NLDM Status Report
September 25, 2003
We are now testing two versions of NNTP based data relay software. One
is based on INN, a popular open source implementation of the NNTP protocol,
written in C. The other is a Java implementation initially developed by
a team of students but since delegated to our visitor, Mike Linck (who
has written a status report about his work). The Java version, JNLDM, has
been running successfully on a UNIX box, and is now being tested on a Windows
machine. Although originally intended to be a receive only client,
Mike added relay out capability so that it can send statistics. It
is possible that this relay capability could support data relay, although
we have not yet tested that.
Version 1 of the NLDM statistics packages, including both user and developer
documentation, is nearly complete. The statistics have been expanded to
handle multiple reporting hosts and multiple feed types. The web page showing
these statistics is "Current NLDM Statistics" . On that page viewers can select among statistics
for a variety of machines, including the Windows machine, domain.unidata.ucar.edu.
Statistics are calculated for a five different window and bin size combinations:
5 minute window, 1 second bin size
1 hour window, 15 second bin size
2 hour window, 30 second bin size
1 day window, 5 minute bin size
2 day window, 10 minute bin size
The statistics show the following information:
Cumulative latencies: percentages of binned latencies
Reception statistics: percentage of products sent
that were received since a particular point in time
Products received over time
Bytes received over time
Maximum latencies over time
Minimum latencies over time
Connections: number of inbound connections from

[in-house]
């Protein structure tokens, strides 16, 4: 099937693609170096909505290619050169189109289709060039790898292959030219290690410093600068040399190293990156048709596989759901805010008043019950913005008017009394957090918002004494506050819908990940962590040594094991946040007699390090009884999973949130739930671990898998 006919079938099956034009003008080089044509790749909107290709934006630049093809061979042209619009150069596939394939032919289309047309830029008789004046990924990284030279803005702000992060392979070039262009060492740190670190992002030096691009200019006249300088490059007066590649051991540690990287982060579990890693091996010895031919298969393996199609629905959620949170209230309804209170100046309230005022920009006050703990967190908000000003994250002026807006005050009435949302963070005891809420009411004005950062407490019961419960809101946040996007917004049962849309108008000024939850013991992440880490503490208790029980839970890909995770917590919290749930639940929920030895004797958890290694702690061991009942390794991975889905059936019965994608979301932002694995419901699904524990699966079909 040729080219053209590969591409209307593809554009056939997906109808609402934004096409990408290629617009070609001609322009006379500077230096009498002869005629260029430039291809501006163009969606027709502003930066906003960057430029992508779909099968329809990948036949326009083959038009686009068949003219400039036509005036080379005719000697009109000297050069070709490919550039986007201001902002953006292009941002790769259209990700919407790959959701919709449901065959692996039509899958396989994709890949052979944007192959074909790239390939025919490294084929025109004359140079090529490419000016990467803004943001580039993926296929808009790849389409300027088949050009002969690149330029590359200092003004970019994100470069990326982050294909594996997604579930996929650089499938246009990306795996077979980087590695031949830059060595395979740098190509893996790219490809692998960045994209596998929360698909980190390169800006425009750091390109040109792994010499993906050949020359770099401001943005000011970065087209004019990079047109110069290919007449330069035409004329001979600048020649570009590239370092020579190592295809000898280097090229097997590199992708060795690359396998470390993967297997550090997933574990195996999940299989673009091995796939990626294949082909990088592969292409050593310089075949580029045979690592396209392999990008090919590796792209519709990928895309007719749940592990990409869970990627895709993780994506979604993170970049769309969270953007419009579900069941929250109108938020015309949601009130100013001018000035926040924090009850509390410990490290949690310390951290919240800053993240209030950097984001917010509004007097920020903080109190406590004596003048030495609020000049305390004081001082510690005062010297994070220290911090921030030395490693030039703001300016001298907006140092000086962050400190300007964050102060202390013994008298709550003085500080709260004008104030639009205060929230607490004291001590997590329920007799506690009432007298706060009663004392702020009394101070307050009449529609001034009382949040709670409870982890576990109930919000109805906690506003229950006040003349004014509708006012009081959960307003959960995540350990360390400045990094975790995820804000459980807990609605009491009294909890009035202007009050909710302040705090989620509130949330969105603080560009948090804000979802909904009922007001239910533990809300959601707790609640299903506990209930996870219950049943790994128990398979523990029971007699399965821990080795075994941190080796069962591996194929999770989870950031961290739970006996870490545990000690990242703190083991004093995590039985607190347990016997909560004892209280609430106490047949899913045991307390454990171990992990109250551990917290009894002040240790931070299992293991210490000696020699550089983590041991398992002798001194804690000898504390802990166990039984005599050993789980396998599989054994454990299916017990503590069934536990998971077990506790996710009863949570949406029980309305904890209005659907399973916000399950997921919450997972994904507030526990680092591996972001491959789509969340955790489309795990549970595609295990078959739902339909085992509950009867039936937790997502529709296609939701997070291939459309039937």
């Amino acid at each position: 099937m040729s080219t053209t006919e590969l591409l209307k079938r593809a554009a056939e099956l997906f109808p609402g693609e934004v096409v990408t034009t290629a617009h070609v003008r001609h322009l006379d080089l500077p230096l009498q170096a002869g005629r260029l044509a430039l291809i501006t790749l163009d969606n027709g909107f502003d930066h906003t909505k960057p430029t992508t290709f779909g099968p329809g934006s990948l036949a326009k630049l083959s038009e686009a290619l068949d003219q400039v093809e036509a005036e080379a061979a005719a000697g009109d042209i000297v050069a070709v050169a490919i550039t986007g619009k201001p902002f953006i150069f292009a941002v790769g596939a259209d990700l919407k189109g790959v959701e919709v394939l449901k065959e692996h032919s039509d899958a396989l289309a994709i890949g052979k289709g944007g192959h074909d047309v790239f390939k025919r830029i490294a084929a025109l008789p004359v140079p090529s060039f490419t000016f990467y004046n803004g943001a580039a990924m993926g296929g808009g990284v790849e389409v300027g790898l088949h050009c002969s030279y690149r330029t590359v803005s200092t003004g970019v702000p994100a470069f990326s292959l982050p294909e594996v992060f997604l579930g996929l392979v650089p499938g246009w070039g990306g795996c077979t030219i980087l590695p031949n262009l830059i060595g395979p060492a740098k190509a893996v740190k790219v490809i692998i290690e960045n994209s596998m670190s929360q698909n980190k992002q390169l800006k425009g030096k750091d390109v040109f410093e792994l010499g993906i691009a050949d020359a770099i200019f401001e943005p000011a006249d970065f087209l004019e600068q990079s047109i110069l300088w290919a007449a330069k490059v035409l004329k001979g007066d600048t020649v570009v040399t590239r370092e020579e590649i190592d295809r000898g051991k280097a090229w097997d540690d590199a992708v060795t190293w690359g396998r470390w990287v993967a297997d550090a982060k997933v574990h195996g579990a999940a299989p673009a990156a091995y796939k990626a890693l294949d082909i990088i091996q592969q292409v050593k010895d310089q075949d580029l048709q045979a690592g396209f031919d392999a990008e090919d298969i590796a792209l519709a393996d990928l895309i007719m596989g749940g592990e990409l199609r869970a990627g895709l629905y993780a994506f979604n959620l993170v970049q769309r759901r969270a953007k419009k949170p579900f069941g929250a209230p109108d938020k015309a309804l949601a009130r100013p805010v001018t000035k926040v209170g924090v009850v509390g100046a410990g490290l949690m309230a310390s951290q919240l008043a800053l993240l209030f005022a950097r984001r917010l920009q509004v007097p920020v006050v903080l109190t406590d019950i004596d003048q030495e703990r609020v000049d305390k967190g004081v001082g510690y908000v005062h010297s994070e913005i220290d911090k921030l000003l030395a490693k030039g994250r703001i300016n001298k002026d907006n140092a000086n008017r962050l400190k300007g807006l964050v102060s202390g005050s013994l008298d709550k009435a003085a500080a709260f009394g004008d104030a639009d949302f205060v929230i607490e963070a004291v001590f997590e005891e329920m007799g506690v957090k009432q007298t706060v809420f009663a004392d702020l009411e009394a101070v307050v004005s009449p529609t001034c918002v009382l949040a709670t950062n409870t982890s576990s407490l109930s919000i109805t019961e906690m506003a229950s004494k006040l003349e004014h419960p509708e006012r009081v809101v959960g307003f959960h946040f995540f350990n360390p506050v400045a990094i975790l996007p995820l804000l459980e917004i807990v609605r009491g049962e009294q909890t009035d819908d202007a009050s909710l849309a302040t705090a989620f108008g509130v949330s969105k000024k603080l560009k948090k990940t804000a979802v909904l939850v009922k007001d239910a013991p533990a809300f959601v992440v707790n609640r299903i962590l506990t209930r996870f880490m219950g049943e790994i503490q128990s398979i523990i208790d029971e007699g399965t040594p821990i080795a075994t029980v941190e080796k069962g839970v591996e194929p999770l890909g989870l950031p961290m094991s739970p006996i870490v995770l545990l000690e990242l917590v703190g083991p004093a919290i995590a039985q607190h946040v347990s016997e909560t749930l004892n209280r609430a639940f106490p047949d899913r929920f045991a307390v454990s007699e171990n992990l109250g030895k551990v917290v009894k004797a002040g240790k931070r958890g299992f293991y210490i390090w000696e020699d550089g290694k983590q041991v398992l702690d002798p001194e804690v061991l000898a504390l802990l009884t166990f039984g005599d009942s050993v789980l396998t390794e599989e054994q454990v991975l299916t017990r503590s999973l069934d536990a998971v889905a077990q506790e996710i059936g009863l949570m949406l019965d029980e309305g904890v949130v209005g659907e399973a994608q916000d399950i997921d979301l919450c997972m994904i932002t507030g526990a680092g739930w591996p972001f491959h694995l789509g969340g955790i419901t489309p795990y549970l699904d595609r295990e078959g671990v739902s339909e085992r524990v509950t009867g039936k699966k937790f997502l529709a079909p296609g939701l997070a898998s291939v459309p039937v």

all peers over time
Paths: percentages of paths taken by inbound products
Like the products, statistics are relayed using news server technology.
The statistics will be extremely valuable in configuring and testing
this network. For example, we'll be able to tune local configurations,
such as the minimum and maximum number of connections between two peers.
(In both versions of the software connections are created and destroyed
dynamically in response to some queue parameters.) Also, we'll be
able to evaluate peering as the path statistics will illustrate relative
speed between two hosts.
We have been relaying CONDUIT data to atm.geo.nsf.gov in Washington, D.C.,
since January. As of this writing only the CONDUIT feed type is being
relayed, but it is expected that the full feed will be relayed soon.
We had a successful although unplanned demonstration of the automated
routing provided by the NNTP flooding algorithm on the night of the 18th
of September (when Isabelle hit Washington, D.C.). At that time atm.geo.nsf.gov
lost Internet2 connectivity, although it maintained connectivity to the
commodity internet. Normally the vast majority of products, 98 percent
or better, take a direct path from imogene.unidata.ucar.edu to atm.geo.nsf.gov.
But during this difficulty, the statistics clearly showed that the percentage
of products taking the direct path dropped to approximately 50% to 80%,
while the other paths available rose in frequency. Significantly, there
was no observable change in product latencies. Some relevant graphs
from the statistics page at that time are shown here.
Percent of Products Taking Path imogene.unidata.ucar.edu -> atm.geo.nsf.gov
Percent of Products Taking Path imogene.unidata.ucar.edu -> canoe.uregon.edu
Percent of Products Taking Path imogene.unidata.ucar.edu -> arclight.uoregon.edu
We are building a prototype network using imogene as the ingest machine.
Currently all hosts in the network are Unidata machines, although installation
on a machine at Texas A & M is underway at the time of this writing.
We will be soliciting volunteers to be beta sites for this network.
If anyone on the User Committee or the Policy Committee is interested in
participating in this prototype, please contact Anne Wilson.